U.S. Military Unready, Underfunded
September 18, 2000
Are U.S. armed forces "a military in decline," as Gov. George W. Bush has claimed? It is true, as Vice President Al Gore countered, that the U.S. military is the "strongest and the best" compared to other military powers. But official reports indicate it has declined significantly from the military establishment that won Desert Storm. For instance:
- The lowest readiness rating was given 12 of 20 Army training schools, says defense analyst Jack Spencer of the Heritage Foundation, citing recently leaked Army documents, and two of the Army's 10 active divisions were given the lowest readiness rating by the Pentagon last November.
- The readiness of the Navy's aviation fleet has been degraded by budget cuts and fast-paced deployments -- using up spare parts and leaving crews overworked and undertrained, according to the Navy's Inspector General; thus, during last year's bombing campaign against Serbia, more than half of Navy-dropped laser bombs missed their target.
- The U.S. Army is "beset by turbulence caused by personnel shortfalls, training cutbacks, and a large menu of missions," reports U.S. News & World Report (Sept. 18), and to plug staffing holes in combat units, the Army is planning big cuts in training organizations in 2001.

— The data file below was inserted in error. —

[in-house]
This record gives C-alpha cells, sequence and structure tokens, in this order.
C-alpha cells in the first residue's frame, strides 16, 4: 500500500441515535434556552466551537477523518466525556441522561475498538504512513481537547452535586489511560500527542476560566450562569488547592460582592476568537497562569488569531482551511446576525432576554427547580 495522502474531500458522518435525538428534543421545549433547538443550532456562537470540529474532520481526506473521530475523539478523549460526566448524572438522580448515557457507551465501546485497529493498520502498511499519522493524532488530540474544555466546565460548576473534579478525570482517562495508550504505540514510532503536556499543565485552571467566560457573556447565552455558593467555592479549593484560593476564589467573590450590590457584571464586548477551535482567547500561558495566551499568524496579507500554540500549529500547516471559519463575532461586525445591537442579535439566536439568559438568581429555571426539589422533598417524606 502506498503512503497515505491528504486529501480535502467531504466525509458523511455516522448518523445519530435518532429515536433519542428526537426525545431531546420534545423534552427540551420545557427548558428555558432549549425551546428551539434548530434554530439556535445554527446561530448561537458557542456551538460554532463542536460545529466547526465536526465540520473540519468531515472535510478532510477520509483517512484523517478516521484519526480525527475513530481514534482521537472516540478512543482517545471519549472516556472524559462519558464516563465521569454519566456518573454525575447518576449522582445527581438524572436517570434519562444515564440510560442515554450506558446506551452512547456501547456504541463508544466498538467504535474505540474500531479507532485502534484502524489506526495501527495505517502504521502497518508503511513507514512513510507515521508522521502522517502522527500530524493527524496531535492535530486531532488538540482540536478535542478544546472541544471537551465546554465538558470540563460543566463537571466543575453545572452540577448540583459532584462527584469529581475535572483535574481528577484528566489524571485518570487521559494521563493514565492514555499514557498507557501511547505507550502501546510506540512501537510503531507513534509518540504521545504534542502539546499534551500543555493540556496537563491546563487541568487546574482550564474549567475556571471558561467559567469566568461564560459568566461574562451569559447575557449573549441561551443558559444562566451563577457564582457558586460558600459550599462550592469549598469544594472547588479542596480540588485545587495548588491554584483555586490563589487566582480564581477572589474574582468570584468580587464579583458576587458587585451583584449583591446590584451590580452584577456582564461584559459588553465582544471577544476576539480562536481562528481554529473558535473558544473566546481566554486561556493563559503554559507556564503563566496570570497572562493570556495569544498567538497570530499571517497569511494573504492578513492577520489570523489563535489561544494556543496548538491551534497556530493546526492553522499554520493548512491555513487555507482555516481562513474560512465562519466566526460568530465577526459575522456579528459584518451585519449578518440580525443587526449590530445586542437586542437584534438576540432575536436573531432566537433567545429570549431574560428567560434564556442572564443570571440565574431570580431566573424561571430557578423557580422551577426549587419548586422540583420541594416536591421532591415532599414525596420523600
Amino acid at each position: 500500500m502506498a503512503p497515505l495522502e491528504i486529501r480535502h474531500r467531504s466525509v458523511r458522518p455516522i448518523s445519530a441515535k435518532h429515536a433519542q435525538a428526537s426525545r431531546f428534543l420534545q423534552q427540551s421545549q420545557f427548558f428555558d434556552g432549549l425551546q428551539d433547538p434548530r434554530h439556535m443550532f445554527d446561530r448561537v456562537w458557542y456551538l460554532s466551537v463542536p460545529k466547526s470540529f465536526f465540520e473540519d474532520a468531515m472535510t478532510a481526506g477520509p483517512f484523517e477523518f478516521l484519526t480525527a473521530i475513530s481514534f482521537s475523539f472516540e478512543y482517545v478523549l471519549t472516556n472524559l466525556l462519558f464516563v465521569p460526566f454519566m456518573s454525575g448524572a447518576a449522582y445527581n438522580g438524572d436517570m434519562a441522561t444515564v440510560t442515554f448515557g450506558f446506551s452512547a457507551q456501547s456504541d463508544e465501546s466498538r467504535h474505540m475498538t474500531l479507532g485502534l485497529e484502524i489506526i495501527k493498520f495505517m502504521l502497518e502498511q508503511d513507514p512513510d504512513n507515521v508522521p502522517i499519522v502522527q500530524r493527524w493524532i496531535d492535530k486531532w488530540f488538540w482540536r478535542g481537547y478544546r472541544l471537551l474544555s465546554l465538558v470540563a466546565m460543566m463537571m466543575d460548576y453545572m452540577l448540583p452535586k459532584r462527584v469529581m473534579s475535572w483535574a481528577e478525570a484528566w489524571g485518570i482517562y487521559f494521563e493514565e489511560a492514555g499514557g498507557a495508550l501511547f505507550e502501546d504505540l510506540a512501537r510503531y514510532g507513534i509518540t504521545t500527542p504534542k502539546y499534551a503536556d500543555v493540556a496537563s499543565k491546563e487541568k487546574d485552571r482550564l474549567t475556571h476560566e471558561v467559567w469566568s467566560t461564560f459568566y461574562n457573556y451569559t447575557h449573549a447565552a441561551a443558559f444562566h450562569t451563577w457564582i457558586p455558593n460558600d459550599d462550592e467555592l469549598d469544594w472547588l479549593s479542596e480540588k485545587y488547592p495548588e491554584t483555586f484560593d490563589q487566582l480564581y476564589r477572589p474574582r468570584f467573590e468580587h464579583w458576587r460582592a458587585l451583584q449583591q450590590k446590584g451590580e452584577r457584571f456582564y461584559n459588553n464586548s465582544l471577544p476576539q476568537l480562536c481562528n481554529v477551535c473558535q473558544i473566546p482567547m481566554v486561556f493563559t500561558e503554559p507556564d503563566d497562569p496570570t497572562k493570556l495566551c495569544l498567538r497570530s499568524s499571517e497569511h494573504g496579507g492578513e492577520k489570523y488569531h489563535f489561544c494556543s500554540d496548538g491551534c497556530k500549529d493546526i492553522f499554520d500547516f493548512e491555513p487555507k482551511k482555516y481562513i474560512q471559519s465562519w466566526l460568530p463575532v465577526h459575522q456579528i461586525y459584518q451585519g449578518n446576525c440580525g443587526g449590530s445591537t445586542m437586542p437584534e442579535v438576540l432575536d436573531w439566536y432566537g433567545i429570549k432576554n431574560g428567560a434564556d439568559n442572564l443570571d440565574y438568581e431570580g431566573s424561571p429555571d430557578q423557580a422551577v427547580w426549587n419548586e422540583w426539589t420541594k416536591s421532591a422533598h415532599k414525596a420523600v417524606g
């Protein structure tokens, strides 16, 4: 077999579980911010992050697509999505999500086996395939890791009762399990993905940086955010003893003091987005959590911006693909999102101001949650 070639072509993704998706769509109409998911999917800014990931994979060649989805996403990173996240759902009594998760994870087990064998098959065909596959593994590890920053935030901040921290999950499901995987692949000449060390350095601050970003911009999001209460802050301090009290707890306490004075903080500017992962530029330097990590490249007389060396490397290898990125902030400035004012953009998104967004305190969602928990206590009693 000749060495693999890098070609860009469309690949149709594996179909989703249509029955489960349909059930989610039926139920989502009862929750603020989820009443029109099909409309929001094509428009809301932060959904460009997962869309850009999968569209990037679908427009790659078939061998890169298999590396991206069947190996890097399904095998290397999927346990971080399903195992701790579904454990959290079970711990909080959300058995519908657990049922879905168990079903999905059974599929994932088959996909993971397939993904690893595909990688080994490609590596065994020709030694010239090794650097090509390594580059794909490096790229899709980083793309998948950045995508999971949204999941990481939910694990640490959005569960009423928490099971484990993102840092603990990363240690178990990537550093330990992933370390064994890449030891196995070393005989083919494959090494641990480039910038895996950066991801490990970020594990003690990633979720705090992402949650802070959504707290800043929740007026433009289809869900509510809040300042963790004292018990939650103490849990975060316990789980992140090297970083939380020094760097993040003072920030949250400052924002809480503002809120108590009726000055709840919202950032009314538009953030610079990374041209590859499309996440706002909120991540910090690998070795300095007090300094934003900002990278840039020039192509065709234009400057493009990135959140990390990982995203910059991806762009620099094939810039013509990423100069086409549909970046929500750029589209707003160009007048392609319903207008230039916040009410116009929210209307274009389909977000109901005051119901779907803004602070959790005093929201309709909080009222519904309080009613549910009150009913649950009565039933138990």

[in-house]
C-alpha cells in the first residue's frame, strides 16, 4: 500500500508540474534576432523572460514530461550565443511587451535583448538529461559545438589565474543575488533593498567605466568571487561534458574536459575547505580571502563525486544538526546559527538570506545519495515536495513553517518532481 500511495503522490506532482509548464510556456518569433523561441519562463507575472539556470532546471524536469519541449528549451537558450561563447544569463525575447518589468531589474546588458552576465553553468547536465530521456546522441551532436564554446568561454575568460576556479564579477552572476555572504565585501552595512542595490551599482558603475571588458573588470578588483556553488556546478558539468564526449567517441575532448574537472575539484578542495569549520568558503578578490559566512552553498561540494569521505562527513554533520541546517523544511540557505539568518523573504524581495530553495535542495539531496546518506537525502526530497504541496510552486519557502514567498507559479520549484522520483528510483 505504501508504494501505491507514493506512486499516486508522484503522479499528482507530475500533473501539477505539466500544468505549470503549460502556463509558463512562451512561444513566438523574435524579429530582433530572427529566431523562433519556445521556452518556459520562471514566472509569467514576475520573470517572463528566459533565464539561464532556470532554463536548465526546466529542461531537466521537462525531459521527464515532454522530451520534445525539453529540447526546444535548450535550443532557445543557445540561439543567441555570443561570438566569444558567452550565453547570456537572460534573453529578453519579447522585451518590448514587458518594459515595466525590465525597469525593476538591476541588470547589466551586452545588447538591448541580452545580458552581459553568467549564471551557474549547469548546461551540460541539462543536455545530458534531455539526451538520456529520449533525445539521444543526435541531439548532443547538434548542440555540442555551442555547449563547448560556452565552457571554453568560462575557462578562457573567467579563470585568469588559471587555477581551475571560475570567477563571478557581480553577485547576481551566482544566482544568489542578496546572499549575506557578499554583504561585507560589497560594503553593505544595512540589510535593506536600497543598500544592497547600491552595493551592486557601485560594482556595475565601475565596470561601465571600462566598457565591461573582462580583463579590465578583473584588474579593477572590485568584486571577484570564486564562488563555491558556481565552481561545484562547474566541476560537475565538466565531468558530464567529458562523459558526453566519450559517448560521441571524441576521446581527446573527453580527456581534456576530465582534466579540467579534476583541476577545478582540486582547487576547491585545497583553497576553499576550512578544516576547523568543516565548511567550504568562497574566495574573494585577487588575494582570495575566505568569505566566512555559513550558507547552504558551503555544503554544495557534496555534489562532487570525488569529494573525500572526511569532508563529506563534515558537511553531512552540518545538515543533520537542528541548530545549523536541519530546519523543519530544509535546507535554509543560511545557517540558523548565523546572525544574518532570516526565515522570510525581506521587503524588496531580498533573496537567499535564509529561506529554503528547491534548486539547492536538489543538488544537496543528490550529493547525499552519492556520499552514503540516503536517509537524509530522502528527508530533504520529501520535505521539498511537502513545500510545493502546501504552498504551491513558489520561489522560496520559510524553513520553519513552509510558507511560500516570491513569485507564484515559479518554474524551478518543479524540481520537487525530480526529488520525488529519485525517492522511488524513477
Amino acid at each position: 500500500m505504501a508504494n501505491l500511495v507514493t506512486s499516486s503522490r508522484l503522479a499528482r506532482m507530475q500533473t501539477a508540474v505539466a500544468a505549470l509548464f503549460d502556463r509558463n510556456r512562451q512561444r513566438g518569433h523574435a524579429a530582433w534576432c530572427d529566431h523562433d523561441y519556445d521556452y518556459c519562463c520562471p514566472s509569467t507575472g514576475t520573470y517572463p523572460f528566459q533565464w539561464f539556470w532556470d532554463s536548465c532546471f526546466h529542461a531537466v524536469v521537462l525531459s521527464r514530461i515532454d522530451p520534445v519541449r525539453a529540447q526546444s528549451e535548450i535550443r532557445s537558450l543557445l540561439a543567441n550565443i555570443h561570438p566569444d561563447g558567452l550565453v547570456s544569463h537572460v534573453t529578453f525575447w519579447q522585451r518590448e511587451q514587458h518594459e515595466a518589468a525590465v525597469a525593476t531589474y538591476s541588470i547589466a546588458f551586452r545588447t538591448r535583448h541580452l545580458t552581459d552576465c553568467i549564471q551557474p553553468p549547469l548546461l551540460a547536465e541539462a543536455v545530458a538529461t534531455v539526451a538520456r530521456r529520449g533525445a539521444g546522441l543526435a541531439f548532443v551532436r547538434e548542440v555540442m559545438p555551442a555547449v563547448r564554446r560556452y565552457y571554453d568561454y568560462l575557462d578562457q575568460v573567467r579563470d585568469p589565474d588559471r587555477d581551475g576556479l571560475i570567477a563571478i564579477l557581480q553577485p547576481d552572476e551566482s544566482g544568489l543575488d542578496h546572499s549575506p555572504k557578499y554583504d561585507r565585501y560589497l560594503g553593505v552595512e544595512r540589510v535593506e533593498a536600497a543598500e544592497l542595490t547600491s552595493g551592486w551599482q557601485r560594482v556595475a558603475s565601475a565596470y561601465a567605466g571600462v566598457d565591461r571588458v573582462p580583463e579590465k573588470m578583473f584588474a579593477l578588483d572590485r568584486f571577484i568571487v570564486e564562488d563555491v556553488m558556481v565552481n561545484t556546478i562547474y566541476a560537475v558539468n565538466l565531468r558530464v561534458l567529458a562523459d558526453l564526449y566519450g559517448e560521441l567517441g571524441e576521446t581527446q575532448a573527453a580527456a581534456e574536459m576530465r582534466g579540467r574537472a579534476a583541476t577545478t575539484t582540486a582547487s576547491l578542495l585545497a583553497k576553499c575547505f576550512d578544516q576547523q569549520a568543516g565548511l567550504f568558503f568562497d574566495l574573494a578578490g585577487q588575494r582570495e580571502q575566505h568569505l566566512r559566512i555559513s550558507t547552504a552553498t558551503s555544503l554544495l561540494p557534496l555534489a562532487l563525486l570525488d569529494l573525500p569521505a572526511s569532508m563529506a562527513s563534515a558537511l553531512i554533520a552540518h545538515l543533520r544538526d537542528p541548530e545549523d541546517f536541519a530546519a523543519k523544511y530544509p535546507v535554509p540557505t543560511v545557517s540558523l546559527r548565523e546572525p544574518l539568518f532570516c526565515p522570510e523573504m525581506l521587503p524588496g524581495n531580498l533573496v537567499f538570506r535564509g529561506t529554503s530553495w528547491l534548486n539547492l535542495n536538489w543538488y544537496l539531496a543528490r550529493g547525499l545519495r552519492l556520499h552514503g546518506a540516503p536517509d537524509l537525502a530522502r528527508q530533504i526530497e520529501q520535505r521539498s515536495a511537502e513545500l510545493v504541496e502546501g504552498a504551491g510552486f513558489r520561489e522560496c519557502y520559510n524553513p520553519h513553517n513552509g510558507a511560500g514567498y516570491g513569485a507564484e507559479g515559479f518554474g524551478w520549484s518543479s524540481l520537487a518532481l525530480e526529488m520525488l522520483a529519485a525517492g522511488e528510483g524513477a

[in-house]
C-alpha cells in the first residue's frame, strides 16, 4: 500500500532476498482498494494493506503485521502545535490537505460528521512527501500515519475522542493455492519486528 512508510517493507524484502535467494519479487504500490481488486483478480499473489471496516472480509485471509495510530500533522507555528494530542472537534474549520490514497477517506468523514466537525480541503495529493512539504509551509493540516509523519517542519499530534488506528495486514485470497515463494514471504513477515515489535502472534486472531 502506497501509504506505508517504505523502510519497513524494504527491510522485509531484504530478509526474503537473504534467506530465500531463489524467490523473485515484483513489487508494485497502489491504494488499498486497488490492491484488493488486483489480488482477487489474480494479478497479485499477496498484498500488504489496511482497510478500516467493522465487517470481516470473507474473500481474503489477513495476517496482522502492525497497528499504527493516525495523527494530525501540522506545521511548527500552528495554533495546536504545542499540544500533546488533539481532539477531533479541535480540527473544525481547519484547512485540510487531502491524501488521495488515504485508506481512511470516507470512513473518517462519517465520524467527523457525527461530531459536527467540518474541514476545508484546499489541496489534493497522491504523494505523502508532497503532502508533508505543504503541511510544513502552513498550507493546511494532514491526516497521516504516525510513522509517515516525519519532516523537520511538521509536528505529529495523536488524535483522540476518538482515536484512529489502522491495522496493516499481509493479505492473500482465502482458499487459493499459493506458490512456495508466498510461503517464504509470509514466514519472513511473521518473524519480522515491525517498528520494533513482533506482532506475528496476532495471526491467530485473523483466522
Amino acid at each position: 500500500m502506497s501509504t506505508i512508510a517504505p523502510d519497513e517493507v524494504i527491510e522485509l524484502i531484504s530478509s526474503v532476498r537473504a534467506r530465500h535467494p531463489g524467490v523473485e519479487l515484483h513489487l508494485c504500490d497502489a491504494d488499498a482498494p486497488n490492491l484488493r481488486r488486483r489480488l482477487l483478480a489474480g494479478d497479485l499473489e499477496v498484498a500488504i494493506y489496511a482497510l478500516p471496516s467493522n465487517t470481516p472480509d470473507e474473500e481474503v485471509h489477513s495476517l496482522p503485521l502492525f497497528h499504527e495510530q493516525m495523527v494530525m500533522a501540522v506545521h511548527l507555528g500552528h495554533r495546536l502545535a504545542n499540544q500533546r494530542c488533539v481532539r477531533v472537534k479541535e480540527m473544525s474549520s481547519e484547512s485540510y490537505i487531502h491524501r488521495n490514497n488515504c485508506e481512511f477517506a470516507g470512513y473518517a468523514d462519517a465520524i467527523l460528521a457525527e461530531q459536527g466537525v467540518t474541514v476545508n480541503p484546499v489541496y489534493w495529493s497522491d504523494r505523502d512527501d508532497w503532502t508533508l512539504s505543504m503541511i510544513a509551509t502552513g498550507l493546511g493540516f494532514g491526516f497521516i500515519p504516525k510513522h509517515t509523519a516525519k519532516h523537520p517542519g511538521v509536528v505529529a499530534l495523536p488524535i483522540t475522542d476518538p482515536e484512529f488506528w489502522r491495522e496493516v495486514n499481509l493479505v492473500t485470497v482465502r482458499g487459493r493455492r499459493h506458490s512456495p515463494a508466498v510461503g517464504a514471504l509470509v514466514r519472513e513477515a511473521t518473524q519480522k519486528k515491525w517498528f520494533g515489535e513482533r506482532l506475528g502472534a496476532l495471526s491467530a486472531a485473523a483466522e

The U.S. military needs an additional $50 billion a year to maintain its current size, commitments and edge over potential adversaries, according to an analysis by the Congressional Budget Office released September 14. Otherwise, its size must be cut another 25 percent.
During the Clinton administration, the procurement share of the defense budget remained consistently below 20 percent for the first time since the 1930s, says Loren Thompson, a defense analyst with the Lexington Institute.
According to an August 1999 U.S. General Accounting Office review, more than half of the officers and enlisted personnel surveyed "were dissatisfied and intended to leave the military after their current obligation or term of enlistment was up."
Sources: Jack Spencer, "The Facts About Military Readiness," Backgrounder No. 1394, September 15, 2000, Heritage Foundation; "IG Report Says Readiness of Navy's Aviation Fleet Degraded," summary of Washington Times article, Washington Morning Update, Bulletin News Network, September 15; U.S. News & World Report, September 18; "Budgeting For Defense: Maintaining Today's Forces," Congressional Budget Office, September 2000; Loren Thompson, Lexington Institute; U.S. General Accounting Office.
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